It’s been a week and two days since Monday, January 17, the day that this year’s Martin Luther King Jr. Day fell upon. For a number of reasons, that day and the ideas that go with it are ones that I have been turning around in my head rather often since then. In commemoration of Dr. King’s birthday, Wittenberg had asked a man by the name of Cleveland Sellers to speak at a special convocation marking the occasion. Dr. Sellers, a man who knew men like Martin Luther King Jr. as friends, marched for many of the same reasons that he did, and – indeed – took a bullet for it, got me thinking about the ways in which issues of race, discrimination and belonging in the United States are so unlike the issues (or lack thereof) that are dealt with where I come from, as well as in many of the countries I’ve lived in. Although racial and ethnic issues definitely exist in Europe today – and these issues are spread far from homogeneously throughout the continent – the meaning and emotions they take on across the pond, I would argue, are distinctively different. As I listened to this year’s speaker, I couldn’t help but feel that I was witnessing living history, the legacy of a historic movement that happened not at all long ago and is continuing to this day. As a foreigner, the realities and the people who still remember the days of campaigning for the equal rights of humans in America, are, culturally, extremely fascinating. The small, but tender population of Wittenberg also made me feel an unmistakable sense of community and support in its devotion to the very same themes Dr. Sellers spoke about and the value which they hold today, both in Springfield and around the country. These differences and similarities aren’t things you necessarily think about when coming to the States, but when you realize their existence, they can really absorb you.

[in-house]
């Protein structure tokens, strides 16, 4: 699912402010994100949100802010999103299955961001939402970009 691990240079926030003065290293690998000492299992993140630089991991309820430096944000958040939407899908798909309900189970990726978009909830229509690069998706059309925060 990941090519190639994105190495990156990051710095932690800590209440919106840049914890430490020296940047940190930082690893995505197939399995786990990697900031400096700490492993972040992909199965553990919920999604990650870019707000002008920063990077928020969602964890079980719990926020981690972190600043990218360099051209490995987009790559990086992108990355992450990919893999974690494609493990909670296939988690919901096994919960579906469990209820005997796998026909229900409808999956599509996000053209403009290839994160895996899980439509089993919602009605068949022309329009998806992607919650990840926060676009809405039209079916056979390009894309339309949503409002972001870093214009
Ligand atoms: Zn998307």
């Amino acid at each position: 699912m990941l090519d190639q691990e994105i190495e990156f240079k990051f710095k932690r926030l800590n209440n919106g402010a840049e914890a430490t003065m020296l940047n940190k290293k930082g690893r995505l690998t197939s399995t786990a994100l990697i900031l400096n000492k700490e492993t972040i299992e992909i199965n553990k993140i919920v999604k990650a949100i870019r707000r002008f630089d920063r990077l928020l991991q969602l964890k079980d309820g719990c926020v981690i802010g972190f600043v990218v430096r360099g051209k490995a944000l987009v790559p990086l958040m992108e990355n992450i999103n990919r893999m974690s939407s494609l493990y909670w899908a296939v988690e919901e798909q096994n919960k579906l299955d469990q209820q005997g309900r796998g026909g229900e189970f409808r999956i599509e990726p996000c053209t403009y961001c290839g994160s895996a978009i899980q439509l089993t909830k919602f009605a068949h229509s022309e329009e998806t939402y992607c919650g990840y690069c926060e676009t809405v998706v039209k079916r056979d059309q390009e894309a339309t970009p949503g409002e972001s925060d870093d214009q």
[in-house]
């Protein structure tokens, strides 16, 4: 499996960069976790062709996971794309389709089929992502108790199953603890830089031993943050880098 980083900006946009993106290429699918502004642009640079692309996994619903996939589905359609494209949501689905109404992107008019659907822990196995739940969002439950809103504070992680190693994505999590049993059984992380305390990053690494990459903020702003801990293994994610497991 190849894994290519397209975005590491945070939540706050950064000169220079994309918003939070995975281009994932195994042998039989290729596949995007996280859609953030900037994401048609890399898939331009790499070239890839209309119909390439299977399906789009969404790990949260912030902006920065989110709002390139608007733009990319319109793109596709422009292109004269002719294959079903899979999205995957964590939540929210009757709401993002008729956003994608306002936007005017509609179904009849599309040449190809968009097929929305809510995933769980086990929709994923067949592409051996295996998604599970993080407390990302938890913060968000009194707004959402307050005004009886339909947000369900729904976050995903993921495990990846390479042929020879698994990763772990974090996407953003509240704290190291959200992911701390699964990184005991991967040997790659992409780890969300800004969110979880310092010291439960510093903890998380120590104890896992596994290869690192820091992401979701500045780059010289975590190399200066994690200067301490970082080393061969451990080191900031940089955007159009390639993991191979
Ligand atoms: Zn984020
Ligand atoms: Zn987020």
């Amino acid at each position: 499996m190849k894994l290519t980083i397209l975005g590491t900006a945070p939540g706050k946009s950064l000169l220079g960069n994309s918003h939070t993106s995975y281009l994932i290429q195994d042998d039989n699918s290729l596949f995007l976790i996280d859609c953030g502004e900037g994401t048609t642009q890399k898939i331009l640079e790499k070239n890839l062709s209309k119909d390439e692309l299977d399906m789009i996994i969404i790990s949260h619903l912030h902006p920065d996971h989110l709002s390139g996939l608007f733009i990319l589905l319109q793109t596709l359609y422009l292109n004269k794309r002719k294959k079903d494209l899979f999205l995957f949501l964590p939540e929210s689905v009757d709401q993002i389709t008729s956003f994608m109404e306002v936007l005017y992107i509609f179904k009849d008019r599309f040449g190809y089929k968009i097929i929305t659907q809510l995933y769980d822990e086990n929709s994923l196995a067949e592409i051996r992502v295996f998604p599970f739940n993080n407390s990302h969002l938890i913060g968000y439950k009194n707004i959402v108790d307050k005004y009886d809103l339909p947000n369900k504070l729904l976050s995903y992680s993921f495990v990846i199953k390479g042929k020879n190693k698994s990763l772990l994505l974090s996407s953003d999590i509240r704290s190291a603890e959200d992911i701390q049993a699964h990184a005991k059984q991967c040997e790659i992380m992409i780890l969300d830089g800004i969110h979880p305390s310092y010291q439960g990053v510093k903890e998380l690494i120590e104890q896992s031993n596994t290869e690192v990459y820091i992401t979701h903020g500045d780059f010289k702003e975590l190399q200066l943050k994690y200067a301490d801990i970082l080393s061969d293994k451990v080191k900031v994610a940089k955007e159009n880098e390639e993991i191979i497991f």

In other news, Polis House, the “international dorm,” got a new multi-region DVD player over the holidays and we celebrated its arrival by watching an Icelandic movie called “Börn Náttúrunnar.”
Don’t slip on the ice,